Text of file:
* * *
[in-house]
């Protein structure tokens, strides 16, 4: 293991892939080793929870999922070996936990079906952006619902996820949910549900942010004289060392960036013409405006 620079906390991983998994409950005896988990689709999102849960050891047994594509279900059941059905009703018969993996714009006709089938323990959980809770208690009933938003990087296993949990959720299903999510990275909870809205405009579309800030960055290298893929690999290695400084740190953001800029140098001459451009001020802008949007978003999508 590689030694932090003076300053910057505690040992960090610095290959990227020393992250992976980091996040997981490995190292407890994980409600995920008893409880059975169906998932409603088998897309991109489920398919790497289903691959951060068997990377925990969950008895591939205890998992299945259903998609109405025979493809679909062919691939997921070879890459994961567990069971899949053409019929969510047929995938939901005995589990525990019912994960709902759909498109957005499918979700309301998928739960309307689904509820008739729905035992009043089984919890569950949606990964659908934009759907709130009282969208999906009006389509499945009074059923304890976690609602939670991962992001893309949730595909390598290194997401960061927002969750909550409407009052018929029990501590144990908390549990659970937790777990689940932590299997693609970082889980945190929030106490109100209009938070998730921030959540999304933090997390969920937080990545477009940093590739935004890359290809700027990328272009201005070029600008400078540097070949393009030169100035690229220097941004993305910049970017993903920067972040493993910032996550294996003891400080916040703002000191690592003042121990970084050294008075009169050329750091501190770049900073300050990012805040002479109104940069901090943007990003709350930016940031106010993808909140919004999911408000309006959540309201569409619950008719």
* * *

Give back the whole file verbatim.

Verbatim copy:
[in-house]
């Protein structure tokens, strides 16, 4: 293991892939080793929870999922070996936990079906952006619902996820949910549900942010004289060392960036013409405006 620079906390991983998994409950005896988990689709999102849960050891047994594509279900059941059905009703018969993996714009006709089938323990959980809770208690009933938003990087296993949990959720299903999510990275909870809205405009579309800030960055290298893929690999290695400084740190953001800029140098001459451009001020802008949007978003999508 590689030694932090003076300053910057505690040992960090610095290959990227020393992250992976980091996040997981490995190292407890994980409600995920008893409880059975169906998932409603088998897309991109489920398919790497289903691959951060068997990377925990969950008895591939205890998992299945259903998609109405025979493809679909062919691939997921070879890459994961567990069971899949053409019929969510047929995938939901005995589990525990019912994960709902759909498109957005499918979700309301998928739960309307689904509820008739729905035992009043089984919890569950949606990964659908934009759907709130009282969208999906009006389509499945009074059923304890976690609602939670991962992001893309949730595909390598290194997401960061927002969750909550409407009052018929029990501590144990908390549990659970937790777990689940932590299997693609970082889980945190929030106490109100209009938070998730921030959540999304933090997390969920937080990545477009940093590739935004890359290809700027990328272009201005070029600008400078540097070949393009030169100035690229220097941004993305910049970017993903920067972040493993910032996550294996003891400080916040703002000191690592003042121990970084050294008075009169050329750091501190770049900073300050990012805040002479109104940069901090943007990003709350930016940031106010993808909140919004999911408000309006959540309201569409619950008719």